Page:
The bill would cover the costs incurred and revenues lost by companies such as advertisers and media companies, according to reinsurer Munich Re. Other forms of cover, including employers and public liability insurance, would add to the industry’s losses. However, policies will not cover cancellation or disruption caused by transport chaos in London reports The Telegraph.
Andrew Duxbury, London underwriting manager at Munich Re, which has an exposure of about £280m to the games, said: “The revenue exposures between the World Cup in Africa and the London Olympics are similar, so I would expect the overall cancellation exposure to be a similar amount – about $5bn.”
The International Olympic Committee receives billions of dollars in television rights, meaning any disruption would prove extremely costly. “TV companies across the world have committed huge resources to ensure they are able to show the opening and closing ceremonies and broadcast Usain Bolt defending his 100m title,” Mr Duxbury said.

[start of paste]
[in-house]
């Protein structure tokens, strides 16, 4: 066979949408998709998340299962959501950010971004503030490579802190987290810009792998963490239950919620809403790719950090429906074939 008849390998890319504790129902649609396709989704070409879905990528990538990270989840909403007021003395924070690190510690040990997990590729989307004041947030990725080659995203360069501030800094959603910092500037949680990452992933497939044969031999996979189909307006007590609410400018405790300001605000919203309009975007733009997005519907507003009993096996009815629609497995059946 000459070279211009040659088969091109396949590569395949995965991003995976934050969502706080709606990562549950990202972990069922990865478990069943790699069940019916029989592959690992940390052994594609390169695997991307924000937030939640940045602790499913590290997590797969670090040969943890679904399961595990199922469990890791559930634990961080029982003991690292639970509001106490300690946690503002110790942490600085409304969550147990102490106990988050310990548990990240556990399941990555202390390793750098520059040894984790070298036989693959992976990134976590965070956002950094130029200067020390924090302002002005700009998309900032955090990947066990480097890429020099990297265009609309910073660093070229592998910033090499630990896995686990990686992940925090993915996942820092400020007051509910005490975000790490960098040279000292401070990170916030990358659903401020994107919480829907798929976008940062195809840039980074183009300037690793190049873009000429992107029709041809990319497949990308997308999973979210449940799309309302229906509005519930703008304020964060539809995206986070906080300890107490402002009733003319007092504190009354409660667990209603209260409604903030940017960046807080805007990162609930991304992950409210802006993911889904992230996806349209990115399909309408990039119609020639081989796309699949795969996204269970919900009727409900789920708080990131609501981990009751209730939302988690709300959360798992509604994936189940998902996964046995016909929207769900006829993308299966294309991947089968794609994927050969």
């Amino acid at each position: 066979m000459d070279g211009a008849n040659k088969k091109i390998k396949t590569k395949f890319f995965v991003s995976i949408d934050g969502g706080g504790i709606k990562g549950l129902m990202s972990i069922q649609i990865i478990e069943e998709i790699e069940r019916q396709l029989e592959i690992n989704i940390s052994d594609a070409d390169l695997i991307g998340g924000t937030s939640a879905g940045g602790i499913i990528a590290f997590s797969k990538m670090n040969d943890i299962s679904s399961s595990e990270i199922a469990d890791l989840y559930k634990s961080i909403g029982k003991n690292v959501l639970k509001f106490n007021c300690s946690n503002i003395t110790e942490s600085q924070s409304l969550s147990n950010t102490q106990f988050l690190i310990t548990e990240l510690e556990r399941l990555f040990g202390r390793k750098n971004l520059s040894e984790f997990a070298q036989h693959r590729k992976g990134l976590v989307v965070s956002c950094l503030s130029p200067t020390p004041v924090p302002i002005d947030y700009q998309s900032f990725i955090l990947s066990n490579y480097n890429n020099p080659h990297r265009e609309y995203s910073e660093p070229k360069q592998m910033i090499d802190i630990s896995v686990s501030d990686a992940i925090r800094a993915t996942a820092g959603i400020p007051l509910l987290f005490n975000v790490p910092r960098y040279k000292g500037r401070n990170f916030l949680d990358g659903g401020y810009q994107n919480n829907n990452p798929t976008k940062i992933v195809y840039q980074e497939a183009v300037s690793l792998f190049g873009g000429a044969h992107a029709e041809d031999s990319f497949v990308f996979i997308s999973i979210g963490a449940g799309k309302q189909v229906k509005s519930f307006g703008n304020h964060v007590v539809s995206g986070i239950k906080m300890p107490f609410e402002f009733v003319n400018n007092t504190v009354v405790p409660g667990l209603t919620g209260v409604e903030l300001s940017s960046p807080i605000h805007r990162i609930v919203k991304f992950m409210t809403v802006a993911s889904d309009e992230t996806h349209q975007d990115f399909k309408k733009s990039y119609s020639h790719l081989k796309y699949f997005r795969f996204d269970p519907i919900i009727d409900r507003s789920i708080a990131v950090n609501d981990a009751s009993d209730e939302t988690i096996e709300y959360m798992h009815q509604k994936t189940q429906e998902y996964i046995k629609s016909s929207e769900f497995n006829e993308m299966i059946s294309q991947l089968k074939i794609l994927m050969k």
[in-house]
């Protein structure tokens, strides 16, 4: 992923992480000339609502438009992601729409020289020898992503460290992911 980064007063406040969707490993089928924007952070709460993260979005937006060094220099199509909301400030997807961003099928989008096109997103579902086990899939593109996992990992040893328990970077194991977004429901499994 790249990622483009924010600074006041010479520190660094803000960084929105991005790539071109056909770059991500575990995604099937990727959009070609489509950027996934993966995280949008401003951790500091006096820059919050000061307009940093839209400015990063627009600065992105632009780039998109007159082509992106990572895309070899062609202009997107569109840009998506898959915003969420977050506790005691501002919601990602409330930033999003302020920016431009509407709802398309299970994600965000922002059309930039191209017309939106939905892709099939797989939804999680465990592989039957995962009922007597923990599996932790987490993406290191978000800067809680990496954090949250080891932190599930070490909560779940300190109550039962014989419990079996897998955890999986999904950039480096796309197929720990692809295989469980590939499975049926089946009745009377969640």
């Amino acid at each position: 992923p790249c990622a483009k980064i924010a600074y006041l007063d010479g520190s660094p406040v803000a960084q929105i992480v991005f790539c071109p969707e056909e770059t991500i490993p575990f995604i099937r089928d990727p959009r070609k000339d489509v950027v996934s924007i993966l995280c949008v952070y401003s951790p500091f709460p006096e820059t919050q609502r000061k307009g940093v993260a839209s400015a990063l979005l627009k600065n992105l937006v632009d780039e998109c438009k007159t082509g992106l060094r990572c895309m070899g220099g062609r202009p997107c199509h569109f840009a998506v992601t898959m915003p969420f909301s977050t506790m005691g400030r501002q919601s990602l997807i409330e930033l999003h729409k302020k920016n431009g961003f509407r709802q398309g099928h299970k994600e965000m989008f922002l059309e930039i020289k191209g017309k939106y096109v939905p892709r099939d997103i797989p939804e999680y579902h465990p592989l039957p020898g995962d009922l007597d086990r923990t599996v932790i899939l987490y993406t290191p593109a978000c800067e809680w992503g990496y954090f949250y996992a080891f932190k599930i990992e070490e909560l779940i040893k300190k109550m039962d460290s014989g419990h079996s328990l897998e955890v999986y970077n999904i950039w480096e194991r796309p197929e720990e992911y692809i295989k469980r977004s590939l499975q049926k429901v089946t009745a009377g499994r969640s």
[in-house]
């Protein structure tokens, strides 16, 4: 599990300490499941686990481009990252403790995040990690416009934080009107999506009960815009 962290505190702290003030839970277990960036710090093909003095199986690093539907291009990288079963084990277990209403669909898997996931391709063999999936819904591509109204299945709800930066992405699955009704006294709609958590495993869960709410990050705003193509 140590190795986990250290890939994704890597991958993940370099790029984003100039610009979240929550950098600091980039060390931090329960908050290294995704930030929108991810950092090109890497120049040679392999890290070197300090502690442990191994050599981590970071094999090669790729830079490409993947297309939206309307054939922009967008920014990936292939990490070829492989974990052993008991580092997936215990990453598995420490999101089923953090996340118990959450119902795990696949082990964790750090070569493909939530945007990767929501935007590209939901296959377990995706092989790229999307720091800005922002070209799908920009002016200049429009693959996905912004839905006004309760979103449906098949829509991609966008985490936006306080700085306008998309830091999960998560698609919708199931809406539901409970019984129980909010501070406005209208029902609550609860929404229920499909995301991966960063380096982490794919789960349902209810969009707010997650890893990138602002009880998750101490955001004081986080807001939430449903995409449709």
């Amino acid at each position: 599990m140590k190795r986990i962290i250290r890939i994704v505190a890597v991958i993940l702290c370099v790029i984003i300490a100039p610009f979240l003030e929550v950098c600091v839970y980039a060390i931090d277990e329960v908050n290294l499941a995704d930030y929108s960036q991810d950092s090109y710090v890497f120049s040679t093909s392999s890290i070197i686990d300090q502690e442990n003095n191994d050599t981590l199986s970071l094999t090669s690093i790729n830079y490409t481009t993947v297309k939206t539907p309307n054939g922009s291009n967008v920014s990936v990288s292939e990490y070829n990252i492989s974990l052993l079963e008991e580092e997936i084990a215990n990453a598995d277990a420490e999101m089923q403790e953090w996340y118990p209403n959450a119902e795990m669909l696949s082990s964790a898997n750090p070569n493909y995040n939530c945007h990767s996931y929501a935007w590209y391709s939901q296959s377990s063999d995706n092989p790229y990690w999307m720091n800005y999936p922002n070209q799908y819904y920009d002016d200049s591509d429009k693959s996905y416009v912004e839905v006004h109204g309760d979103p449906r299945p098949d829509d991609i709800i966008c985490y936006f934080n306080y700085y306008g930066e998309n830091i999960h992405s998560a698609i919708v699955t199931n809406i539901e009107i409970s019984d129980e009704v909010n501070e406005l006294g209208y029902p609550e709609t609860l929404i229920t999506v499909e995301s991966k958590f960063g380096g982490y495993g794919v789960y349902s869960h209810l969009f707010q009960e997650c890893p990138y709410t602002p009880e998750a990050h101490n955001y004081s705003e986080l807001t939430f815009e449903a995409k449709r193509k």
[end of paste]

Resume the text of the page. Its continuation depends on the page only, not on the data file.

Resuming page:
Hosting the Olympics in London will bring different challenges to those posed in China four years ago. “In Beijing, natural catastrophe risks such as earthquakes concentrated insurers’ minds,” he said. “In London, flash flooding from summer storms could cause temporary disruption. However, issues such as terrorism are potentially much more serious.
“One thing that won’t trigger most cancellation policies is general travel dislocation. If 10,000 people fail to get to the stadium on time because they are stuck on the Jubilee Line then that will likely not be covered. The onus is upon everybody to build in extra journey time and hope that London’s public transport network can take the strain.”
The Olympics, which opens in 52 days’ time, is the world’s largest sports event with 10,500 athletes competing in 26 sports at 33 different venues